During our trip, we mostly stayed within the Free Zone, using the Streetcar/shuttle bus and sometimes also hopping on the MAX.  Since our hotel was designed for extended stays, every room and suite is outfitted with a kitchenette or full kitchen, and so several times we took the (free!) 10-minute Streetcar ride up to Whole Foods in the Pearl District to grab groceries which we could then prepare at “home.”  This was budget-friendly and also kid-friendly.  (This would have been even more of a money-saver if the ritzy Whole Foods salad bar wasn’t so tempting… we probably ended up spending less there than we would have if we’d been eating out, but minimizing the toddlers’ restaurant time was definitely worth it.)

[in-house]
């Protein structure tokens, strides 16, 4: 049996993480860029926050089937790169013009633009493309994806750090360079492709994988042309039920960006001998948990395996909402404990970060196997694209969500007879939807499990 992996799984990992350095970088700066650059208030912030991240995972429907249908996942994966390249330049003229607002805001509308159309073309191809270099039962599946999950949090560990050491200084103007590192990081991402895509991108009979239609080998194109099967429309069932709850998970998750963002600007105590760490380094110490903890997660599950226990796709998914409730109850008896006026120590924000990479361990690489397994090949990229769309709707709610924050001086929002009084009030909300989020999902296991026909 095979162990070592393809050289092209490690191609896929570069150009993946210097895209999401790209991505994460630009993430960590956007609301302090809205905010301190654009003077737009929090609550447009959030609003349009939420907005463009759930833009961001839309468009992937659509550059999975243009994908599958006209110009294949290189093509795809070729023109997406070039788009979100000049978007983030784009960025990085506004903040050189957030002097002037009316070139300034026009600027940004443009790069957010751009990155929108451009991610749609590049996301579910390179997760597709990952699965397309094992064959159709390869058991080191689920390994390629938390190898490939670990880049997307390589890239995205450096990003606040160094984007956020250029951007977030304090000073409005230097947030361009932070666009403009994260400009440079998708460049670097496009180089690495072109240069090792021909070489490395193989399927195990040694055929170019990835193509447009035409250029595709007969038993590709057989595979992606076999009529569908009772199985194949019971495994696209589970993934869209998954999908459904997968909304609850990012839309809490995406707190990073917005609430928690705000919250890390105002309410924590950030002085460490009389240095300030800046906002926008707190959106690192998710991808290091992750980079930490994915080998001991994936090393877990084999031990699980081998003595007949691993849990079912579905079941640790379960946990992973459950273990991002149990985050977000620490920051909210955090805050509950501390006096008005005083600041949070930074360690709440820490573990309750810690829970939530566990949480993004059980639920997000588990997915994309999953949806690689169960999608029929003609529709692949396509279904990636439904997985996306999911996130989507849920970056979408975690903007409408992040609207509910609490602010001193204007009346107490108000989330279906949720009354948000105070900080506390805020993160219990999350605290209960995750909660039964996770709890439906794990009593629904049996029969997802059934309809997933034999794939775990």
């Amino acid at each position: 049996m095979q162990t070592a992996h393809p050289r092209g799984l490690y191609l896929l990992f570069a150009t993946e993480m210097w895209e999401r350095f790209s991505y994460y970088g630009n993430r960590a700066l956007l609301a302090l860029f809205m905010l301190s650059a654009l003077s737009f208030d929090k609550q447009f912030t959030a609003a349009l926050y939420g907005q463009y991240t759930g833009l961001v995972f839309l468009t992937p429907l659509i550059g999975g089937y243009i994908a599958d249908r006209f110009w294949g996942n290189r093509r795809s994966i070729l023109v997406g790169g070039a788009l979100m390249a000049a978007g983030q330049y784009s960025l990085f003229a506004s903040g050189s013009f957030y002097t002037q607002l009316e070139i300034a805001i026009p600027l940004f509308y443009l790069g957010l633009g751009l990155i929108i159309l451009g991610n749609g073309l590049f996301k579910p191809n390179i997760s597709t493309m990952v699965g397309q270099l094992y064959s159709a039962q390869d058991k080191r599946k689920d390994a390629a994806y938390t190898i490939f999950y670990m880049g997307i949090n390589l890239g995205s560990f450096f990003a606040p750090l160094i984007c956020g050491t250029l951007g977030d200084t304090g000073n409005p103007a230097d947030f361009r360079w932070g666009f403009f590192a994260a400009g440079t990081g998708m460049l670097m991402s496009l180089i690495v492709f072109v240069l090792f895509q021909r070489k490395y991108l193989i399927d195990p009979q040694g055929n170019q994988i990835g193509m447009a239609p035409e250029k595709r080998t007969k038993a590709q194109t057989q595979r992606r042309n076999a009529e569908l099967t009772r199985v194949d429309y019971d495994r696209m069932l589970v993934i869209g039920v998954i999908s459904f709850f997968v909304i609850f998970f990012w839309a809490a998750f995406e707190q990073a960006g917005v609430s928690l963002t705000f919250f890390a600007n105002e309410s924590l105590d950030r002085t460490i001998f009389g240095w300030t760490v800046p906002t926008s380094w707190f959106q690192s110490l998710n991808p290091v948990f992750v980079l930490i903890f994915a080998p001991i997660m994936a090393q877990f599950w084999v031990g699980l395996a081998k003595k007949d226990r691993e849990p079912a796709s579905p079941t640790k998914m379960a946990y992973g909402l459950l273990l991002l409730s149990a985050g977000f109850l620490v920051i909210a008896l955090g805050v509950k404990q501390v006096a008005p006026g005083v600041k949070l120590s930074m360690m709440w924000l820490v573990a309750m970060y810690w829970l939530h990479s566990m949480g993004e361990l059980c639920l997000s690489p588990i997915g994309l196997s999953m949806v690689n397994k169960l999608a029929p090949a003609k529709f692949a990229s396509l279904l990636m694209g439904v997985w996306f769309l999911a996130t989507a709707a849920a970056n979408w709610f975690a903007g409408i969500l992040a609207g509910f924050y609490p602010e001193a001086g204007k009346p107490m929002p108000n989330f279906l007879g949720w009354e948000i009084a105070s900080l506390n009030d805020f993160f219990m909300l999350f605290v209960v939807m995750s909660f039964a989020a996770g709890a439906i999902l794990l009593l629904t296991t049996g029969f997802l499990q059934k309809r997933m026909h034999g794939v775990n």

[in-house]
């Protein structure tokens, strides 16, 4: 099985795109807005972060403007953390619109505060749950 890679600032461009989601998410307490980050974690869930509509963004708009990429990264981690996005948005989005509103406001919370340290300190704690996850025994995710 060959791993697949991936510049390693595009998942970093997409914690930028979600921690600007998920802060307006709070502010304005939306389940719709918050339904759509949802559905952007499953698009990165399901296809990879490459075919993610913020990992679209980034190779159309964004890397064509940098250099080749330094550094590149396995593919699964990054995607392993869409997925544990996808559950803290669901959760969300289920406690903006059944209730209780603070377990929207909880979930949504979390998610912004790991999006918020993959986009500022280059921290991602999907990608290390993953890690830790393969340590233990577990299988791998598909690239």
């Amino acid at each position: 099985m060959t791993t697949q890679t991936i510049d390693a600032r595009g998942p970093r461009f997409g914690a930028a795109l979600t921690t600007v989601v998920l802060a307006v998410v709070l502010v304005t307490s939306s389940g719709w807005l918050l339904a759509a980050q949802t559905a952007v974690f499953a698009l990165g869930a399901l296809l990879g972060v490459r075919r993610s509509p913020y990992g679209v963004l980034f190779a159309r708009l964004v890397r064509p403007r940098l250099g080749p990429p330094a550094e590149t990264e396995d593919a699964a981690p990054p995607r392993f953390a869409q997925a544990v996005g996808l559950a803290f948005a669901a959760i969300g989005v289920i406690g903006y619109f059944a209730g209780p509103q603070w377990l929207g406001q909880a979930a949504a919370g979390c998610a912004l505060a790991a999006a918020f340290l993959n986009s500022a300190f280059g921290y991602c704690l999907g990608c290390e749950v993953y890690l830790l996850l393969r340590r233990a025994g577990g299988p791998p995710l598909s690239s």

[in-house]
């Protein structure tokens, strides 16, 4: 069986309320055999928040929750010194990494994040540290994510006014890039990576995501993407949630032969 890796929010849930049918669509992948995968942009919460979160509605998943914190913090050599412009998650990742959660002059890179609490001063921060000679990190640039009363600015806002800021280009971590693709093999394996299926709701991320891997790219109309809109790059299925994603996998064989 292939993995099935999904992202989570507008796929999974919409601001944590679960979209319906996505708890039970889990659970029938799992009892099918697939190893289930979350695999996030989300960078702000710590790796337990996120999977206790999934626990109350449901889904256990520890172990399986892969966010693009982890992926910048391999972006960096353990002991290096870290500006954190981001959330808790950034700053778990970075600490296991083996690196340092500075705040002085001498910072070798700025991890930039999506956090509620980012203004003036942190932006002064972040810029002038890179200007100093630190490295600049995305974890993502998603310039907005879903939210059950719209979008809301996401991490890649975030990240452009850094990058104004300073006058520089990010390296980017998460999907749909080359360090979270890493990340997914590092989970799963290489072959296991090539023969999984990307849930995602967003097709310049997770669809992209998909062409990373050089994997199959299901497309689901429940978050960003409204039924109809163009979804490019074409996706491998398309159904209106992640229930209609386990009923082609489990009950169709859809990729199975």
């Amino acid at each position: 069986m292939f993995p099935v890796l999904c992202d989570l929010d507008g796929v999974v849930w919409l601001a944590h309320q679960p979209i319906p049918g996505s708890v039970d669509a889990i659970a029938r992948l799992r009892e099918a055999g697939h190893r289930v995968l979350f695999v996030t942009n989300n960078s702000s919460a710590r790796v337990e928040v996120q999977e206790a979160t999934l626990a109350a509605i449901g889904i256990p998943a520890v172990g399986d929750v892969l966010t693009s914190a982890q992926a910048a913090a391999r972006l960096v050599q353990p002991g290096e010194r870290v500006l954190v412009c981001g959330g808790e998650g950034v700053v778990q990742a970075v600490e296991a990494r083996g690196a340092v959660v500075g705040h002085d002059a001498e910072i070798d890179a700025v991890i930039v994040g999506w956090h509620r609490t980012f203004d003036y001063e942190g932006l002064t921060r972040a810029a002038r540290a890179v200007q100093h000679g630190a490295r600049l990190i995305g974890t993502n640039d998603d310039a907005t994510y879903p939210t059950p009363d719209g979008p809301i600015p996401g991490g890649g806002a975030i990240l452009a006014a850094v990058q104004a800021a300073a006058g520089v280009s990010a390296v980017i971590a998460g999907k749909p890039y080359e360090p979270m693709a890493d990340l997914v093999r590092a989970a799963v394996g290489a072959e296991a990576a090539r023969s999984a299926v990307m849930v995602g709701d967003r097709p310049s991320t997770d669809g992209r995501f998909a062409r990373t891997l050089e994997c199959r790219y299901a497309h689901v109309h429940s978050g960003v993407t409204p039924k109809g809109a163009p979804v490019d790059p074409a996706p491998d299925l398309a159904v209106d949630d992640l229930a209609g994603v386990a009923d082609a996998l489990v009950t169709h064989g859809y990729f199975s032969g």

Portland landmark Powell’s Books is right across the street from Whole Foods, as is Anthropologie and, of course, many, many other great stores and restaurants.   Our other destinations within the free zone included Portland State University, the park blocks, Pioneer Place Mall, and the Saturday Market.

Our other major outings were both to Washington Park, a lovely 400-acre area that houses parks, an arboretum, museums, and, most importantly (for our purposes, anyway) the Portland Children’s Museum and the Oregon Zoo.  Washington Park has its own MAX stop that is served by the red and blue lines, so it’s only too easy to get there from downtown (but it is outside the free zone).  Adult one-zone tickets are $2.10, and the timestamp was valid long enough for this to cover both our to- and from- rides.  (And again, the kids were free!)